Different formations can be used when playing doubles. Players must use the formation that best suits themselves but if it isn’t working then changing the formation can help cover weaknesses. The standard formation is where the player that is serving starts next to the center mark in the deuce court just behind the baseline.
Tennis Doubles: Standard Formation
The serving team: The player that is serving starts next to the center mark in the deuce court just behind the baseline. The server’s partner stands just inside the service box in the advantage court, in a crouched position, with knees and back bent, but up on their toes ready to try and intercept the return.
The returning team: The player that is returning will stand diagonally across from the server around the baseline area. They may decide to stand closer to their weaker side. E.g. if the player feels their backhand is weaker they may stand closer to this side to give them more opportunity of hitting a forehand return. However players have to be careful not to stand too far to one side as this leaves the court open.
The returner’s partner should stand diagonally across from the server’s partner, just inside the service box in the advantage court, again in the crouched and ready position.
What happens next?: This is up to the players. Some doubles pairings will play front and back most of the time others will try and keep to their own sides. Some will play very attacking and both try and get into the net, and others will play defensively and both stay back. It is also determined by the opponents and how they play.
Tennis Doubles: Australian Formation
The first formation a team should use is one that plays to their strengths. However if this formation is not working a team can switch formations to cover up their own weaknesses, exploit the opponents weaknesses or to try and defend against the opponents strengths.
The serving team: Both players stand on the same side of the court. For example if the server is in the deuce court standing next to the center mark just behind the baseline, then the server’s partner would take up a position close to the net and the center line, in the service box directly in front of the server.
The returning team: Stand in the same positions as for the standard doubles formation.
What happens next?: This is known as an aggressive style of doubles play. The most effective way to use this formation is for the server’s partner to cross over into the other service box after the server has hit a serve down the center line or at the opponents body. This will not only distract the player attempting to return the serve but also will give the server’s partner a good chance of intercepting a shot down the line.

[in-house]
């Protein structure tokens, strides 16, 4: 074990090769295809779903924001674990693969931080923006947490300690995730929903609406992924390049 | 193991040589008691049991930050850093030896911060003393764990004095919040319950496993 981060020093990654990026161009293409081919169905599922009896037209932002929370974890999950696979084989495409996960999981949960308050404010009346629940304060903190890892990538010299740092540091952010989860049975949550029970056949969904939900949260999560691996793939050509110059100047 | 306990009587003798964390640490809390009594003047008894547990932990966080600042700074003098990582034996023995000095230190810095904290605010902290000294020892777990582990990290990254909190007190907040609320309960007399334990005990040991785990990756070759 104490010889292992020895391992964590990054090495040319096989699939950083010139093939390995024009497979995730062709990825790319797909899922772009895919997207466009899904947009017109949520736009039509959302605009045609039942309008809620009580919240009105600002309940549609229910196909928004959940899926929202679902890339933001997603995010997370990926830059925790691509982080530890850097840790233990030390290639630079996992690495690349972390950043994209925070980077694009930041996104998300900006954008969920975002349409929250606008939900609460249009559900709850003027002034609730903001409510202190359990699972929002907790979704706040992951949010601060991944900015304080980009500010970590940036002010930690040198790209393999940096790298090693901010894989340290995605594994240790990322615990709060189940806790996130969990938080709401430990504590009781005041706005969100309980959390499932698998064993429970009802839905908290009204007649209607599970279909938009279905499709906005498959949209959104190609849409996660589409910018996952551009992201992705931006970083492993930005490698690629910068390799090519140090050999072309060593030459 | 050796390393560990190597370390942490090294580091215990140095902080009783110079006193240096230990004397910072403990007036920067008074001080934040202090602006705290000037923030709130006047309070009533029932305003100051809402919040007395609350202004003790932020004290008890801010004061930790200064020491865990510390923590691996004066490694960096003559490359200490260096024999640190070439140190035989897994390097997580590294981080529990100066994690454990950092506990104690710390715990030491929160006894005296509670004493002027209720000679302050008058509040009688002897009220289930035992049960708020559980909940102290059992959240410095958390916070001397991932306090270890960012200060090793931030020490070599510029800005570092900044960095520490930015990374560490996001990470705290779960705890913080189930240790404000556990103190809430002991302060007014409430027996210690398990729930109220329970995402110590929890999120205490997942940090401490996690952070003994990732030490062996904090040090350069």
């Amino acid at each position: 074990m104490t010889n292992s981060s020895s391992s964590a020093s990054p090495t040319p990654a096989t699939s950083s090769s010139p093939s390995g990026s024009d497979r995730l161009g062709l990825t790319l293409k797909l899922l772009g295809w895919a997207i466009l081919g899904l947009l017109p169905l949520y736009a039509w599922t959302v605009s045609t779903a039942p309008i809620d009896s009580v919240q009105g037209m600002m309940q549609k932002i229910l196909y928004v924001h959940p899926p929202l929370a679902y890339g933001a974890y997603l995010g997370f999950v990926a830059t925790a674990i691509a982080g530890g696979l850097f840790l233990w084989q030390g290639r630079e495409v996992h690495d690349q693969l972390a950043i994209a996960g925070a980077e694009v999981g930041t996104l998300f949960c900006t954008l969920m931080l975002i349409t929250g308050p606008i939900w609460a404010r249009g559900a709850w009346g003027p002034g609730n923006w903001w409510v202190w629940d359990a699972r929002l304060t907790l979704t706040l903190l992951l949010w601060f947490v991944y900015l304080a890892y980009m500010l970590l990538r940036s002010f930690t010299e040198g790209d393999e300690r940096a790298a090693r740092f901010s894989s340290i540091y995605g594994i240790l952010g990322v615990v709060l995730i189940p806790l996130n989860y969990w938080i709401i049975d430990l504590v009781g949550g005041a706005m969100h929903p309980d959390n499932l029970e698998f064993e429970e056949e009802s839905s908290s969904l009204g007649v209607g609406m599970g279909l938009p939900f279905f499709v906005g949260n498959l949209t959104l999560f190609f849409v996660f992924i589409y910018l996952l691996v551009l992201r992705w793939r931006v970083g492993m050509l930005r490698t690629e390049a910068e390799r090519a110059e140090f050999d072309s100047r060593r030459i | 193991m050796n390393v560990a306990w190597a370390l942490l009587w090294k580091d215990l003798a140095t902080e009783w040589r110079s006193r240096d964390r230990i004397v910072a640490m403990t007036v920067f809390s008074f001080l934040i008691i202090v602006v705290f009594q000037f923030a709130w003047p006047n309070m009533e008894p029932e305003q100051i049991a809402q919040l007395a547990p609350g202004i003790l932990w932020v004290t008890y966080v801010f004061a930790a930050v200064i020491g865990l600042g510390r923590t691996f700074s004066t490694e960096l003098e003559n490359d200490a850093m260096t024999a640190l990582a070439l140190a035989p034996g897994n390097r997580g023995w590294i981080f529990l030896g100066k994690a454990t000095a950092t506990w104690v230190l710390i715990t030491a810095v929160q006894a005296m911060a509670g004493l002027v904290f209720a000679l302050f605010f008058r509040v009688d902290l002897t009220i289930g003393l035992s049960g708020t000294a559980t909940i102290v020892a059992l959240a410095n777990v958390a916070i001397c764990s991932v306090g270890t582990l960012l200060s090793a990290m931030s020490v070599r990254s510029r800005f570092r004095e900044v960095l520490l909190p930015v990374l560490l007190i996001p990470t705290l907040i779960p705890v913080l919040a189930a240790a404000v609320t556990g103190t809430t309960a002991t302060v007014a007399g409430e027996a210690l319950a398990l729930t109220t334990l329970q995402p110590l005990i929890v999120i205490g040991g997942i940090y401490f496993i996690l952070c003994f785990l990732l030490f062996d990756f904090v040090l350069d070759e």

This style is also good because it allows the server to come into the net via the shortest route if they hit a good serve.
This formation confuses, distracts and keeps the opposition off balance if used correctly. The serving team: Stand in a slightly altered australian formation. The serving player stands in the same position but the net player stands on the center line with a foot in each service box, around 3 or 4 feet from the net. This allows the net player to move either way depending on where they think the returning player will hit the ball.
Communication between the net player and server is key to this formation working as the net player must signal to the server which way they are going to move before the ball is hit. This is so the server knows which side of the court they have to cover after hitting the serve.
Make sure the net player mixes up which side they go to confuse the opponents, and keep them off balance when trying to hit the return.
The returning team: Take up the same positions as in the standard doubles formation
What happens next?: Usually because the net player chooses a side to go on the serve, players will play side to side. If the net player chooses the correct side to intercept the return then the server may come into the net as well to attack. However if the net player goes the wrong way this forces the server to stay back and try and retrieve the ball.